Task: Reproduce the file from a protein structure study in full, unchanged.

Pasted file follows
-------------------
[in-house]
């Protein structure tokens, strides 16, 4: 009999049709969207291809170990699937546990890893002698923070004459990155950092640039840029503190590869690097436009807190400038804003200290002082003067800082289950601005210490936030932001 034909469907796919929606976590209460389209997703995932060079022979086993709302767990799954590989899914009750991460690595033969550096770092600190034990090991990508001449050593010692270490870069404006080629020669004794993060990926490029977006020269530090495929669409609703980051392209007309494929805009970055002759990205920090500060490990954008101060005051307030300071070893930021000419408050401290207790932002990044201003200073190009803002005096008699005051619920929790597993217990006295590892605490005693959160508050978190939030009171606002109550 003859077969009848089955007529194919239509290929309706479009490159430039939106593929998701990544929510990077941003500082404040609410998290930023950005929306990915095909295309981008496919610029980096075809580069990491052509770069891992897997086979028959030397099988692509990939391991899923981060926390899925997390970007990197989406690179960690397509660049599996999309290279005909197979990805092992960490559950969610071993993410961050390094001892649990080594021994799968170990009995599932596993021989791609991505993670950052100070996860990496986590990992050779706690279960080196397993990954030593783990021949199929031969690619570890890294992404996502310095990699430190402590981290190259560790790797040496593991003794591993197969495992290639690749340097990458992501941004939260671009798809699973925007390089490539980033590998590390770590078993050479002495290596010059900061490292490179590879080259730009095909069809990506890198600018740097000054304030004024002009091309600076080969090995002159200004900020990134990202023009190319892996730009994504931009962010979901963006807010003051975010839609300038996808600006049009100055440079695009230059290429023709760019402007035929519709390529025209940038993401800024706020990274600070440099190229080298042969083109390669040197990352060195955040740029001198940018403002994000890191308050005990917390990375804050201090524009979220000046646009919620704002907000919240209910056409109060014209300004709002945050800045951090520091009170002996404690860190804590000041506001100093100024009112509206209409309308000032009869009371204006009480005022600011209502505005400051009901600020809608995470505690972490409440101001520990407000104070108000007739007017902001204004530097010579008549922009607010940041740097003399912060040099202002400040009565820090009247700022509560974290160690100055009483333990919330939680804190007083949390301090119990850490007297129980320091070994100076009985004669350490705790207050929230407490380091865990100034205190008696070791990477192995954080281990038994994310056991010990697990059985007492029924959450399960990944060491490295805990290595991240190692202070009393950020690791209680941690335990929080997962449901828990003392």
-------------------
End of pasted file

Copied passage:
[in-house]
């Protein structure tokens, strides 16, 4: 009999049709969207291809170990699937546990890893002698923070004459990155950092640039840029503190590869690097436009807190400038804003200290002082003067800082289950601005210490936030932001 034909469907796919929606976590209460389209997703995932060079022979086993709302767990799954590989899914009750991460690595033969550096770092600190034990090991990508001449050593010692270490870069404006080629020669004794993060990926490029977006020269530090495929669409609703980051392209007309494929805009970055002759990205920090500060490990954008101060005051307030300071070893930021000419408050401290207790932002990044201003200073190009803002005096008699005051619920929790597993217990006295590892605490005693959160508050978190939030009171606002109550 003859077969009848089955007529194919239509290929309706479009490159430039939106593929998701990544929510990077941003500082404040609410998290930023950005929306990915095909295309981008496919610029980096075809580069990491052509770069891992897997086979028959030397099988692509990939391991899923981060926390899925997390970007990197989406690179960690397509660049599996999309290279005909197979990805092992960490559950969610071993993410961050390094001892649990080594021994799968170990009995599932596993021989791609991505993670950052100070996860990496986590990992050779706690279960080196397993990954030593783990021949199929031969690619570890890294992404996502310095990699430190402590981290190259560790790797040496593991003794591993197969495992290639690749340097990458992501941004939260671009798809699973925007390089490539980033590998590390770590078993050479002495290596010059900061490292490179590879080259730009095909069809990506890198600018740097000054304030004024002009091309600076080969090995002159200004900020990134990202023009190319892996730009994504931009962010979901963006807010003051975010839609300038996808600006049009100055440079695009230059290429023709760019402007035929519709390529025209940038993401800024706020990274600070440099190229080298042969083109390669040197990352060195955040740029001198940018403002994000890191308050005990917390990375804050201090524009979220000046646009919620704002907000919240209910056409109060014209300004709002945050800045951090520091009170002996404690860190804590000041506001100093100024009112509206209409309308000032009869009371204006009480005022600011209502505005400051009901600020809608995470505690972490409440101001520990407000104070108000007739007017902001204004530097010579008549922009607010940041740097003399912060040099202002400040009565820090009247700022509560974290160690100055009483333990919330939680804190007083949390301090119990850490007297129980320091070994100076009985004669350490705790207050929230407490380091865990100034205190008696070791990477192995954080281990038994994310056991010990697990059985007492029924959450399960990944060491490295805990290595991240190692202070009393950020690791209680941690335990929080997962449901828990003392």